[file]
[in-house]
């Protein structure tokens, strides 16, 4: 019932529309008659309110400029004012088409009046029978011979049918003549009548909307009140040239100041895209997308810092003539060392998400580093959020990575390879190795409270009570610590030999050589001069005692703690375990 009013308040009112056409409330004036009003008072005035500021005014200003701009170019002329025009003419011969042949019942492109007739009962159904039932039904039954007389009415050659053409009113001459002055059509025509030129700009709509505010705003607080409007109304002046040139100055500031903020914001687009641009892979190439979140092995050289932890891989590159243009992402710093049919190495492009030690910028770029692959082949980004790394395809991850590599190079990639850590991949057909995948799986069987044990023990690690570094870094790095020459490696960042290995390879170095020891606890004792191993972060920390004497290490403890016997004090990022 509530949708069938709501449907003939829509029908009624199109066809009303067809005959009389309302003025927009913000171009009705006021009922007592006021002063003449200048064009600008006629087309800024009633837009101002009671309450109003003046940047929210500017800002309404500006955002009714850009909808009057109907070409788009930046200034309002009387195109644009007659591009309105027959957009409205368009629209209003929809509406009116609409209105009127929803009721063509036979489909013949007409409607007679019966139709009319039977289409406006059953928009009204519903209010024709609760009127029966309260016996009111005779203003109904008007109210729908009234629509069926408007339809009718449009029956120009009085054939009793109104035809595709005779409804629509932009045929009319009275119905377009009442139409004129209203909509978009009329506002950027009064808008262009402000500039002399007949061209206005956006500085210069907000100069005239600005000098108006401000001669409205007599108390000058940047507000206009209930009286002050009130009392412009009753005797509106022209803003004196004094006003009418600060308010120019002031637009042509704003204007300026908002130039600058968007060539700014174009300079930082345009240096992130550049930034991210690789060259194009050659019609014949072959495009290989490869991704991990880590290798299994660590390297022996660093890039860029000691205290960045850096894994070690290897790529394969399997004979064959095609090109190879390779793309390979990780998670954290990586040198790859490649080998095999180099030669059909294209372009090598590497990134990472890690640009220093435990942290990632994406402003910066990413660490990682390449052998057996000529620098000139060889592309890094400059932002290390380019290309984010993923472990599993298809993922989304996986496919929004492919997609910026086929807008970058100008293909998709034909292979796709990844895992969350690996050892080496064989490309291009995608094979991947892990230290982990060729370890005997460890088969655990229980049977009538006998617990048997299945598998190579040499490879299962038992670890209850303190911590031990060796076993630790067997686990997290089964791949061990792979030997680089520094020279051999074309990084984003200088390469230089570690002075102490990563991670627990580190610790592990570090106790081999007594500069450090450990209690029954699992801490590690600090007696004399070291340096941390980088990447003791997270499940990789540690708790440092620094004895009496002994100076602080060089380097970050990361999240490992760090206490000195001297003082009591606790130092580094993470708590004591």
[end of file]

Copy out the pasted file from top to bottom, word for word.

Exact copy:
[in-house]
């Protein structure tokens, strides 16, 4: 019932529309008659309110400029004012088409009046029978011979049918003549009548909307009140040239100041895209997308810092003539060392998400580093959020990575390879190795409270009570610590030999050589001069005692703690375990 009013308040009112056409409330004036009003008072005035500021005014200003701009170019002329025009003419011969042949019942492109007739009962159904039932039904039954007389009415050659053409009113001459002055059509025509030129700009709509505010705003607080409007109304002046040139100055500031903020914001687009641009892979190439979140092995050289932890891989590159243009992402710093049919190495492009030690910028770029692959082949980004790394395809991850590599190079990639850590991949057909995948799986069987044990023990690690570094870094790095020459490696960042290995390879170095020891606890004792191993972060920390004497290490403890016997004090990022 509530949708069938709501449907003939829509029908009624199109066809009303067809005959009389309302003025927009913000171009009705006021009922007592006021002063003449200048064009600008006629087309800024009633837009101002009671309450109003003046940047929210500017800002309404500006955002009714850009909808009057109907070409788009930046200034309002009387195109644009007659591009309105027959957009409205368009629209209003929809509406009116609409209105009127929803009721063509036979489909013949007409409607007679019966139709009319039977289409406006059953928009009204519903209010024709609760009127029966309260016996009111005779203003109904008007109210729908009234629509069926408007339809009718449009029956120009009085054939009793109104035809595709005779409804629509932009045929009319009275119905377009009442139409004129209203909509978009009329506002950027009064808008262009402000500039002399007949061209206005956006500085210069907000100069005239600005000098108006401000001669409205007599108390000058940047507000206009209930009286002050009130009392412009009753005797509106022209803003004196004094006003009418600060308010120019002031637009042509704003204007300026908002130039600058968007060539700014174009300079930082345009240096992130550049930034991210690789060259194009050659019609014949072959495009290989490869991704991990880590290798299994660590390297022996660093890039860029000691205290960045850096894994070690290897790529394969399997004979064959095609090109190879390779793309390979990780998670954290990586040198790859490649080998095999180099030669059909294209372009090598590497990134990472890690640009220093435990942290990632994406402003910066990413660490990682390449052998057996000529620098000139060889592309890094400059932002290390380019290309984010993923472990599993298809993922989304996986496919929004492919997609910026086929807008970058100008293909998709034909292979796709990844895992969350690996050892080496064989490309291009995608094979991947892990230290982990060729370890005997460890088969655990229980049977009538006998617990048997299945598998190579040499490879299962038992670890209850303190911590031990060796076993630790067997686990997290089964791949061990792979030997680089520094020279051999074309990084984003200088390469230089570690002075102490990563991670627990580190610790592990570090106790081999007594500069450090450990209690029954699992801490590690600090007696004399070291340096941390980088990447003791997270499940990789540690708790440092620094004895009496002994100076602080060089380097970050990361999240490992760090206490000195001297003082009591606790130092580094993470708590004591």